Vibrantly inventive and nuanced in ways not previously heard, Lorelle Meets the Obsolete crank up their oeuvre with a level of fidelity and polish that advances their sound without completely trashing their history. The influences are many and varied, and each gets a glorious moment here to shine.
Favorite track: The Sound of All Things.
This summer, Lorelle Meets the Obsolete brings forth their newest long-player Balance on Captcha Records and Sonic Cathedral. Balance is an incrediblely unique record that goes far beyond the description of “psychedelic rock” and continues to defy characterization of any genre. This is a break-through record for Lorelle Meets the Obsolete: a complex album of synthetic and analog fusion.
Coming off of the critically acclaimed record “Chambers” Lorelle Meets the Obsolete have developed and refined a balance (pardon the pun) of poetic beauty, atmospheric sound-scapes and full throttle, mind-bending psych. The album opener, Balance lays down synthetic pulsing drive similar to bands like Total Control and Has A Shadow that pulls the listener in with the full, lush palette. However it doesn’t take long for the sonic cavalry to be summoned to completely lay waste to the land. The complexity of each of the elements on Balance shows the diversity of the bands influences without seeming forced.
Our dear friend Henry Rollins has been a large proponent of LMTO. We had sent him the tracks to balance soon after they were completed. He responded with, “To put on the dreaded critic’s cap for just a moment, Balance lives up to its name by achieving a balance between fuzz and clarity, nuance and throttle. The mix, which is incredible, utilizes the brilliance of the component parts of each song, with a subtlety and dexterity that is not nearly as frequent in the albums that came before. It feels more like there was such an accumulation of captured dreams and their interpretation, that eventually it filled an album.”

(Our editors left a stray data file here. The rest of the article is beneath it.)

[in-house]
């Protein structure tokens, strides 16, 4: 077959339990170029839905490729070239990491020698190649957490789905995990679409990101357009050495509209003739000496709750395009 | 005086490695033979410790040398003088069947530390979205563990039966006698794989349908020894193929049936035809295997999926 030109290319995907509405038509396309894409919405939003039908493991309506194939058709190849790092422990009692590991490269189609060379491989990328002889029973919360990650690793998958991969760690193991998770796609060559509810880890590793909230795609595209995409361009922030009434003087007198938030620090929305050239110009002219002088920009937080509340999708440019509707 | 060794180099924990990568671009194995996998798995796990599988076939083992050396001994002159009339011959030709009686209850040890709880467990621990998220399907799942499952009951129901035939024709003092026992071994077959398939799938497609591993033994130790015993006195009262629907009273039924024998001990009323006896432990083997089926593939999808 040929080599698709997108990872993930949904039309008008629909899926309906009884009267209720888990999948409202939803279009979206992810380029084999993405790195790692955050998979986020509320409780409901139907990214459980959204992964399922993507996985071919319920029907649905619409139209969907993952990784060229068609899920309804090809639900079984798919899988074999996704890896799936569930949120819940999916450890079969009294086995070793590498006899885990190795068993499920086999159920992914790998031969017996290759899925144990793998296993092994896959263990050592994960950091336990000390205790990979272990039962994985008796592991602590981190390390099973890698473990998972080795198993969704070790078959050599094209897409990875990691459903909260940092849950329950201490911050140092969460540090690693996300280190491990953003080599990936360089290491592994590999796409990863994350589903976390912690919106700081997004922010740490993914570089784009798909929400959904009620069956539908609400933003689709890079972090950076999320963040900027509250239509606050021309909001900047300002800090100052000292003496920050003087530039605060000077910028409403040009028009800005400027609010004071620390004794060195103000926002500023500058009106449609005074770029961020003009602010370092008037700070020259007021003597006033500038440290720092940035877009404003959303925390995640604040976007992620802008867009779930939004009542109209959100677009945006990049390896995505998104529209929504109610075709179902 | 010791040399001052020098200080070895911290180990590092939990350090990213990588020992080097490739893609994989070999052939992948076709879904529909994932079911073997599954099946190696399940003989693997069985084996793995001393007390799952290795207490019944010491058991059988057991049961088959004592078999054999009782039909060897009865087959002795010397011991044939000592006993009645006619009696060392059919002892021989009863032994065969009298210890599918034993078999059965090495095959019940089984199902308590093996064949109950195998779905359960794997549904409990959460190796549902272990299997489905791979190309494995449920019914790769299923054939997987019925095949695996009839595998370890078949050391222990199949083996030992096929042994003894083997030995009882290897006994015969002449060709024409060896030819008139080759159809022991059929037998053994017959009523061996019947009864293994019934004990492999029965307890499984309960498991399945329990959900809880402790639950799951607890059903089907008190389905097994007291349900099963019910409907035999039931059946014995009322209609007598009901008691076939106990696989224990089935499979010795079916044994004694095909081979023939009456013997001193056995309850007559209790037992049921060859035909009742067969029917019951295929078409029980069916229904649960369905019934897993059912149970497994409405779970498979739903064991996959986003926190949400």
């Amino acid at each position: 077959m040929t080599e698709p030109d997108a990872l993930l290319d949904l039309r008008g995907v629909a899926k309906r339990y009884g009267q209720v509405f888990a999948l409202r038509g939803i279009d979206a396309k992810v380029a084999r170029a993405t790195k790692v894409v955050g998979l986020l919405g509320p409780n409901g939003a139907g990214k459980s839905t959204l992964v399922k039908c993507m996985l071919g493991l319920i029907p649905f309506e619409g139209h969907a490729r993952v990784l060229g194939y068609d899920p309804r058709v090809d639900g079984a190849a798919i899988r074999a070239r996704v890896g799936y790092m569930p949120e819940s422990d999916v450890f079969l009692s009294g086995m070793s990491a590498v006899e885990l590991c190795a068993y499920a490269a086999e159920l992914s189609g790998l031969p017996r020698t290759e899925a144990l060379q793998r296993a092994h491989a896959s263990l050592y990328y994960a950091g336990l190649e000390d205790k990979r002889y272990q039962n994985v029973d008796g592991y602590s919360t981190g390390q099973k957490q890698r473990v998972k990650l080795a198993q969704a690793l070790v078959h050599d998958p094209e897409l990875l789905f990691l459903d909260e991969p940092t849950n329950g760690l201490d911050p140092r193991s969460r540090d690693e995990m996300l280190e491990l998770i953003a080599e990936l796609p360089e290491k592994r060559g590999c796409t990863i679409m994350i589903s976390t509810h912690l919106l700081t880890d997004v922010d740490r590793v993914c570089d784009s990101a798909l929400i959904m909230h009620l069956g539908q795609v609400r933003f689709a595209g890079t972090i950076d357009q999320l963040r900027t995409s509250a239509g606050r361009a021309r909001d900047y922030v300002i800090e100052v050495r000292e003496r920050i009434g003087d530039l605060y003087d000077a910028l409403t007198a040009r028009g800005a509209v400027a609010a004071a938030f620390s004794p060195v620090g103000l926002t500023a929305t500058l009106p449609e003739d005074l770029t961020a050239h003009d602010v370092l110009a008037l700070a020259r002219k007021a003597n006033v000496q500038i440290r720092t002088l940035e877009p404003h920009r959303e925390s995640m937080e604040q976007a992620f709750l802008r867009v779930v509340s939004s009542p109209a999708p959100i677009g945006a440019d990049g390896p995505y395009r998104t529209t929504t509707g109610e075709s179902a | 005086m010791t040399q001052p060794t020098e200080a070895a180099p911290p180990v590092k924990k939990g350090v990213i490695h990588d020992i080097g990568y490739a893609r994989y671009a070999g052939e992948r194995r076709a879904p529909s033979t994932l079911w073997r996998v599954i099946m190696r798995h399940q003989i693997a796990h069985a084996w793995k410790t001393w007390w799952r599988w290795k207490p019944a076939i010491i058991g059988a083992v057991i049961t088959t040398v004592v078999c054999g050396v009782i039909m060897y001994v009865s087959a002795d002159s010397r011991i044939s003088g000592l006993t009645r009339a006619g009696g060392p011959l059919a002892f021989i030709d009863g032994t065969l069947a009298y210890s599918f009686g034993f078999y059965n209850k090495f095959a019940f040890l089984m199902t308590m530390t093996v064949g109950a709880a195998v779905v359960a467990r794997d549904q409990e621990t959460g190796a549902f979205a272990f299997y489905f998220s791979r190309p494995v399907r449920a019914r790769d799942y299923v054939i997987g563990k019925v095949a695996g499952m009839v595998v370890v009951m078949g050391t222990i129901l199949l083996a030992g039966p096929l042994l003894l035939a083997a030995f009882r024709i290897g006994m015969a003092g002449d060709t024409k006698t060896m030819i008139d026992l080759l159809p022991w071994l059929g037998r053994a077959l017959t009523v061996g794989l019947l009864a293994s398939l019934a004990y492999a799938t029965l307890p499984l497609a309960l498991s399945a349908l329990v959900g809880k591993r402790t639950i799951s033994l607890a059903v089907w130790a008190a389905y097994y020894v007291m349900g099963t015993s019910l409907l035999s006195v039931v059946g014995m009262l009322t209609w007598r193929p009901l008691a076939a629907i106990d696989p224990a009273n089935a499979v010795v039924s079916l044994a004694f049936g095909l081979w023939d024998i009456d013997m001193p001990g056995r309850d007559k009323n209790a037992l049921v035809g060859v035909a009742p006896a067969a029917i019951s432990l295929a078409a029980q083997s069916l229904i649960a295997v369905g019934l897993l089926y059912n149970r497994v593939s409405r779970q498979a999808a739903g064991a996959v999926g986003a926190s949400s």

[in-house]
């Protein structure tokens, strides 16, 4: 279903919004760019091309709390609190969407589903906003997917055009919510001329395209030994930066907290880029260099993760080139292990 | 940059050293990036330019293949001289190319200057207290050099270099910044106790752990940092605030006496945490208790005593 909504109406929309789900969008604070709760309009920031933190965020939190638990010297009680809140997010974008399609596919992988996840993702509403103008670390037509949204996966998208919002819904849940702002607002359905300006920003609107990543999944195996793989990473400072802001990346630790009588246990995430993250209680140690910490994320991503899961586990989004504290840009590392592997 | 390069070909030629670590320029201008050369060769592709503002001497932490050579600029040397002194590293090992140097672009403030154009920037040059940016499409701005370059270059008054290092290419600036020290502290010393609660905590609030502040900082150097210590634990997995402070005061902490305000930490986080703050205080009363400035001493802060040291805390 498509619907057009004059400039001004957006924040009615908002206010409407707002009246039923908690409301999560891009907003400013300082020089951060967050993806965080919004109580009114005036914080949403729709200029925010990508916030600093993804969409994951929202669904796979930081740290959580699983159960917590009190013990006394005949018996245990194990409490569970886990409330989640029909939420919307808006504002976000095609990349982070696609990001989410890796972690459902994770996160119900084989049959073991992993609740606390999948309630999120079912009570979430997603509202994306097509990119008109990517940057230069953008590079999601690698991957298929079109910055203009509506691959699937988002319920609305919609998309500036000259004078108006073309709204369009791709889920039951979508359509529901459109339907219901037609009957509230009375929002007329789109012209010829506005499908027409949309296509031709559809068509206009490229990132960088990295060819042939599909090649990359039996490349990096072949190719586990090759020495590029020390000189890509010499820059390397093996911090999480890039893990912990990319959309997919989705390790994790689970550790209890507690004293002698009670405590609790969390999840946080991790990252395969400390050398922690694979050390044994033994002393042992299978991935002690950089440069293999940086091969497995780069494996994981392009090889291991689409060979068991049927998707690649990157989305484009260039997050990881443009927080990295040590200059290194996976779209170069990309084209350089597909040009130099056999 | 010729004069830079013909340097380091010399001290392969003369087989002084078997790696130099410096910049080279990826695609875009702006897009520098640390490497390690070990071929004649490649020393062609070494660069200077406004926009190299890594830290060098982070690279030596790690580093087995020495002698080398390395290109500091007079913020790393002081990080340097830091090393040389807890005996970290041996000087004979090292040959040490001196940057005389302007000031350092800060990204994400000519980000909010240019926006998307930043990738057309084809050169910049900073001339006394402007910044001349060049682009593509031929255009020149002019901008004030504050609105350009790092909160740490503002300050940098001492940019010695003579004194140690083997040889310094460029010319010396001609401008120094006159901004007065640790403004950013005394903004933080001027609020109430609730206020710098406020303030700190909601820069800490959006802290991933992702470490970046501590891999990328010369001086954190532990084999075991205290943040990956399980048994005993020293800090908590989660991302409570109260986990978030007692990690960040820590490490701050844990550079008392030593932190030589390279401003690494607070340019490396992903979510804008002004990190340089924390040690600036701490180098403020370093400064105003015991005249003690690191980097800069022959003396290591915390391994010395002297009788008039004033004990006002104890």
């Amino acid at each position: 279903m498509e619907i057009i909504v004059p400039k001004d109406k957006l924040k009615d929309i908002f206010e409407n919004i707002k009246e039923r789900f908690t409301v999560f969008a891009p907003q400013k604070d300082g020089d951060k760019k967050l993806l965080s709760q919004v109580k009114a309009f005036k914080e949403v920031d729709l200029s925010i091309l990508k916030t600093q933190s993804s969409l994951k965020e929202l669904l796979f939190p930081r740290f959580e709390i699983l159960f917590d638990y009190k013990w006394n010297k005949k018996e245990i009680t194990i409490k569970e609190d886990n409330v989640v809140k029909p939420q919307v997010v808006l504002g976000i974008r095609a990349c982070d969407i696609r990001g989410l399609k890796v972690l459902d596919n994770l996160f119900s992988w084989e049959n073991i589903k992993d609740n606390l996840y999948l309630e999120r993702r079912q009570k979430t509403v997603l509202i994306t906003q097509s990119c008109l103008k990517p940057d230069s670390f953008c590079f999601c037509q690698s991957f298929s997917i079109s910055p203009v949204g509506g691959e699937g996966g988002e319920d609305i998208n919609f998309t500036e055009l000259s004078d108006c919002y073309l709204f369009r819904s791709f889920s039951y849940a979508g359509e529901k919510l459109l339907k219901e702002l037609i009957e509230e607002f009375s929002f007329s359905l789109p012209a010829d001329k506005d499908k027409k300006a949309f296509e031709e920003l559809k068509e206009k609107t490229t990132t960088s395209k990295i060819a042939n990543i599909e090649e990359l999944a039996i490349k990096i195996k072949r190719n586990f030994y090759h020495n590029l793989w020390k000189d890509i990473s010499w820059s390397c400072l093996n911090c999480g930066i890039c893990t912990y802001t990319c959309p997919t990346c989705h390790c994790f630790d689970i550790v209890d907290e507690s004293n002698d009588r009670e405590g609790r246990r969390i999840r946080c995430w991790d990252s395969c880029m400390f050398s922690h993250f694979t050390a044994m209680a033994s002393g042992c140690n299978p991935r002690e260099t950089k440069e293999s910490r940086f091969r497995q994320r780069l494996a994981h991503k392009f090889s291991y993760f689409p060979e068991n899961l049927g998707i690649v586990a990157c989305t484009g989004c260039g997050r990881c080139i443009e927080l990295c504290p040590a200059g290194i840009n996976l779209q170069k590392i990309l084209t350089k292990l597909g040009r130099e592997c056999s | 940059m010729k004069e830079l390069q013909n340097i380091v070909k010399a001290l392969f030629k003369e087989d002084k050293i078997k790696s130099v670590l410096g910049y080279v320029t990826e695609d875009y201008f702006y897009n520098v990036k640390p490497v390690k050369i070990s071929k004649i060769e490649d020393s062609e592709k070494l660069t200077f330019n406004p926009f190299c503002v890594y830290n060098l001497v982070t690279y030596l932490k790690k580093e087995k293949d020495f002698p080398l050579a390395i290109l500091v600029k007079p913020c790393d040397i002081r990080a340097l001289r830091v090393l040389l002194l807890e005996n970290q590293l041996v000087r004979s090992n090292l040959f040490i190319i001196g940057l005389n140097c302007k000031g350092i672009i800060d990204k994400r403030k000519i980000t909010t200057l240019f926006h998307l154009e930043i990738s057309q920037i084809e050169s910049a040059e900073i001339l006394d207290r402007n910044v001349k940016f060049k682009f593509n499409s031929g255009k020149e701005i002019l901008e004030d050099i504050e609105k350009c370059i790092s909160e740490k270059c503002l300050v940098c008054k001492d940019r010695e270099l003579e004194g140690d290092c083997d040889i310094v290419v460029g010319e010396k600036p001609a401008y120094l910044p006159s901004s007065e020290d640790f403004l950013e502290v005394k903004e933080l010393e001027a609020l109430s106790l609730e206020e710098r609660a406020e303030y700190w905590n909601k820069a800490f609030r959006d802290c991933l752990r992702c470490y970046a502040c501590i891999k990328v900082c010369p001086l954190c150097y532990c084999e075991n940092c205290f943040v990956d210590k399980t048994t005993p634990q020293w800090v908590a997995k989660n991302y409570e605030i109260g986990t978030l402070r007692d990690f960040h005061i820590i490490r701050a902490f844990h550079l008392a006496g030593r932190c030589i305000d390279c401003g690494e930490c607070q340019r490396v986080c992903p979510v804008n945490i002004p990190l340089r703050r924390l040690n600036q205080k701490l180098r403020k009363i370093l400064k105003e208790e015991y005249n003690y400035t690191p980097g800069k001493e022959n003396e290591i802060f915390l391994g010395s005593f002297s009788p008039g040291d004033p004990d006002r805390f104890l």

"Perhaps ambitiously titled The Sound of All Things, is the longest studio track the band has ever done. The confidence in the composition, with Lore’s vocal only appearing at 3:39, the almost Motorik beat driving the vocal into a beautiful wall of sound at 4:04. As the music fairly slams along, Lore’s vocal floats in and out. The dynamic shifts in this song are fantastic and are illustrative of the band really exploring the realms of density and dynamic juxtaposed to tempo. In other words, this is a really cool song."
This is the fourth album that Lorelle Meets the Obsolete has released with Northern California’s, Captcha Records. It will be released in September 10, 2016 on vinyl and compact disc. Plan to catch them in the flesh, as the band will embark on a tour throughout the United Kingdom, Europe and North America through the end of 2016 and into 2017.
released September 16, 2016
Balance was recorded by the band in their studio in Ensenada, Mexico. Cooper Crain (Cave, Bitchin Bajas) mixed the record at MINBAL Studios in Chicago and it was mastered by Mikey Young (Total Control/Eddy Current Suppression Ring). Daniel Castrejôn (Umor Rex) is responsible for the stunning layout and design of the albums’ packaging.